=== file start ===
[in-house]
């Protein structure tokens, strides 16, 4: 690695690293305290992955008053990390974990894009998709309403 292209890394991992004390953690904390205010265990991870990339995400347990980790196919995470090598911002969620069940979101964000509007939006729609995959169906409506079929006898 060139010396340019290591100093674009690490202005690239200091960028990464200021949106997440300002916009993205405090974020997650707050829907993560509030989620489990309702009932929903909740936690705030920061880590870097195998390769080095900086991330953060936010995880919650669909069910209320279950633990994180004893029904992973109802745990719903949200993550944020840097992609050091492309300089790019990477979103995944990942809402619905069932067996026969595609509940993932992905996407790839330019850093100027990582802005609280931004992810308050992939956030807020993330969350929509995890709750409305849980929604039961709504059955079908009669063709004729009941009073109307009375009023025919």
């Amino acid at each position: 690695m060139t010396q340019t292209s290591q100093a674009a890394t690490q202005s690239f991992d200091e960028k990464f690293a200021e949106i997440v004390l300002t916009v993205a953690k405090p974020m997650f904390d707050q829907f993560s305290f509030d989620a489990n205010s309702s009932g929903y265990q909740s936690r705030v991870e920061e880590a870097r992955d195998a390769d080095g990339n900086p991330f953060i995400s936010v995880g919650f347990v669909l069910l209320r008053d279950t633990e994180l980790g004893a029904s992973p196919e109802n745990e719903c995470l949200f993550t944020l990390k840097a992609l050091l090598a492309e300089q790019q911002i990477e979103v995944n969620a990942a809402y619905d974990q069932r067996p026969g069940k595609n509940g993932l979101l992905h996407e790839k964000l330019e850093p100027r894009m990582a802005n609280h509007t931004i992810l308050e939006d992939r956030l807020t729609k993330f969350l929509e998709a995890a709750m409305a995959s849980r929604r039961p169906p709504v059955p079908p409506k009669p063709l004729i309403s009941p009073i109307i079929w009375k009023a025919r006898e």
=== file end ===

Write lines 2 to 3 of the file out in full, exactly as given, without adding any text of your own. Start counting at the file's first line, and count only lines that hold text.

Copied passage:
């Protein structure tokens, strides 16, 4: 690695690293305290992955008053990390974990894009998709309403 292209890394991992004390953690904390205010265990991870990339995400347990980790196919995470090598911002969620069940979101964000509007939006729609995959169906409506079929006898 060139010396340019290591100093674009690490202005690239200091960028990464200021949106997440300002916009993205405090974020997650707050829907993560509030989620489990309702009932929903909740936690705030920061880590870097195998390769080095900086991330953060936010995880919650669909069910209320279950633990994180004893029904992973109802745990719903949200993550944020840097992609050091492309300089790019990477979103995944990942809402619905069932067996026969595609509940993932992905996407790839330019850093100027990582802005609280931004992810308050992939956030807020993330969350929509995890709750409305849980929604039961709504059955079908009669063709004729009941009073109307009375009023025919």
């Amino acid at each position: 690695m060139t010396q340019t292209s290591q100093a674009a890394t690490q202005s690239f991992d200091e960028k990464f690293a200021e949106i997440v004390l300002t916009v993205a953690k405090p974020m997650f904390d707050q829907f993560s305290f509030d989620a489990n205010s309702s009932g929903y265990q909740s936690r705030v991870e920061e880590a870097r992955d195998a390769d080095g990339n900086p991330f953060i995400s936010v995880g919650f347990v669909l069910l209320r008053d279950t633990e994180l980790g004893a029904s992973p196919e109802n745990e719903c995470l949200f993550t944020l990390k840097a992609l050091l090598a492309e300089q790019q911002i990477e979103v995944n969620a990942a809402y619905d974990q069932r067996p026969g069940k595609n509940g993932l979101l992905h996407e790839k964000l330019e850093p100027r894009m990582a802005n609280h509007t931004i992810l308050e939006d992939r956030l807020t729609k993330f969350l929509e998709a995890a709750m409305a995959s849980r929604r039961p169906p709504v059955p079908p409506k009669p063709l004729i309403s009941p009073i109307i079929w009375k009023a025919r006898e």